'Chronically underutilised': Highly skilled nurses taking on non-clinical tasks

'It really is a complete waste of time having highly qualified… registered nurses sitting on the front desk'

'Chronically underutilised': Highly skilled nurses taking on non-clinical tasks

Four out of five highly skilled nurses in Australia's GP clinics are being "chronically underutilised" as they are forced to undertake non-clinical and administrative work.

The new national survey from the Australian Primary Health Care Nurses Association (APNA) revealed that nurses with an average of over 21 years of experience are regularly working on the "front desk" of primary health clinics.

"Nurses are valued, trusted, and skilled but are chronically underutilised at a time of severe workforce shortage. Nurses are here to make Australia healthier and instead are underutilised," said APNA president Karen Booth in a statement.

Among the tasks underutilised nurses carry out include:

  • Doing recalls and/or patient appointment reminders (68.8%)
  • Stock management and ordering (32%)
  • Working at reception (16%)

'A complete waste of time'

These daily non-clinical tasks are preventing these experienced nurses from carrying out vital clinical tasks, including women's health checks mental health assessments, suturing, cardiovascular assessments, arthritis education, diabetes education, and asthma education, according to the survey.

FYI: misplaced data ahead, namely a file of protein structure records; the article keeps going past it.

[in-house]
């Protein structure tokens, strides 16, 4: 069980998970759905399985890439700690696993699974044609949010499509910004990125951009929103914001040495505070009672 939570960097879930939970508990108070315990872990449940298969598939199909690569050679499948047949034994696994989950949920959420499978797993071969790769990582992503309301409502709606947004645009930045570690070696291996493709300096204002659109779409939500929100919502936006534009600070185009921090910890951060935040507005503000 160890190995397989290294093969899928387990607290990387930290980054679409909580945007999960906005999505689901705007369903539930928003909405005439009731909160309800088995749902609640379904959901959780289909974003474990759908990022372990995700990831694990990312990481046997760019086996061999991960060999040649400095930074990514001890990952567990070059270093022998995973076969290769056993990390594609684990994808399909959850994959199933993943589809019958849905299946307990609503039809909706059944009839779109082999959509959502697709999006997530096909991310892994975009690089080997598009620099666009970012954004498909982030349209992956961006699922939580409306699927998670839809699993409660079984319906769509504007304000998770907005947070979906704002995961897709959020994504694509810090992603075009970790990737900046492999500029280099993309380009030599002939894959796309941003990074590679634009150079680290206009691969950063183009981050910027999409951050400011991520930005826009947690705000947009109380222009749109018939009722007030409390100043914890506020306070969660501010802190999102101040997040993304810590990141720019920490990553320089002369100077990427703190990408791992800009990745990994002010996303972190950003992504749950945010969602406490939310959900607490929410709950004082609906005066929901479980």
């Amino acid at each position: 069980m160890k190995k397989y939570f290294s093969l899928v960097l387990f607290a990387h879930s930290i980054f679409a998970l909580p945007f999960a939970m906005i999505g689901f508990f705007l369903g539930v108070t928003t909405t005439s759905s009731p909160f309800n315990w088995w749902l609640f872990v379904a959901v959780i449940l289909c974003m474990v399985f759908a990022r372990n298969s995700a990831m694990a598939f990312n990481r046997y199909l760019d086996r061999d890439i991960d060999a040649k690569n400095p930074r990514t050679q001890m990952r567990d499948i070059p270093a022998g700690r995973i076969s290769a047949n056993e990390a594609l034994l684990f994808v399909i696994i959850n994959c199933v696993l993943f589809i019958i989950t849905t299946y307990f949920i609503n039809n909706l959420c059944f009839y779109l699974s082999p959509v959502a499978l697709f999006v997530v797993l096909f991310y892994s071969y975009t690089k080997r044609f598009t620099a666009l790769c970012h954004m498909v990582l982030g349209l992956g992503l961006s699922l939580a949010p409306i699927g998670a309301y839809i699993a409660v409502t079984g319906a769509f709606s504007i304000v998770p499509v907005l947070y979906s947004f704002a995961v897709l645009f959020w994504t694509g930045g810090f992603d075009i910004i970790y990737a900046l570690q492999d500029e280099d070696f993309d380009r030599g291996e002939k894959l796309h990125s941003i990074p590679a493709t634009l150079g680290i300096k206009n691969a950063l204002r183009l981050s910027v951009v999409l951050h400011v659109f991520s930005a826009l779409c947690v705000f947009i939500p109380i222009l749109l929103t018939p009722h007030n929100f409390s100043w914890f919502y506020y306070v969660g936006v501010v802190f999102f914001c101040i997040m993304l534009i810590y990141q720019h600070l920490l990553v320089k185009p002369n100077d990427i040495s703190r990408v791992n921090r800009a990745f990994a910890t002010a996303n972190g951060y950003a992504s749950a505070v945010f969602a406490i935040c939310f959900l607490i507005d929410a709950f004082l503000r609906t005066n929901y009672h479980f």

"It really is a complete waste of time having highly qualified and very experienced registered nurses sitting on the front desk, whilst people are waiting longer and longer to see a doctor," Booth said.

According to Booth, registered and enrolled nurses should also have the opportunity to work their full set of skills without the need to be "need to be over-seen under a collaborative arrangement with a GP."

"This would importantly free-up the largest, clinical workforce in primary health care and make it easier for people to access health care when and where they need it, particularly in rural and remote regions where chronic medical workforce shortages are preventing people from receiving basic health care checks which nurses are trained to deliver," Booth said.

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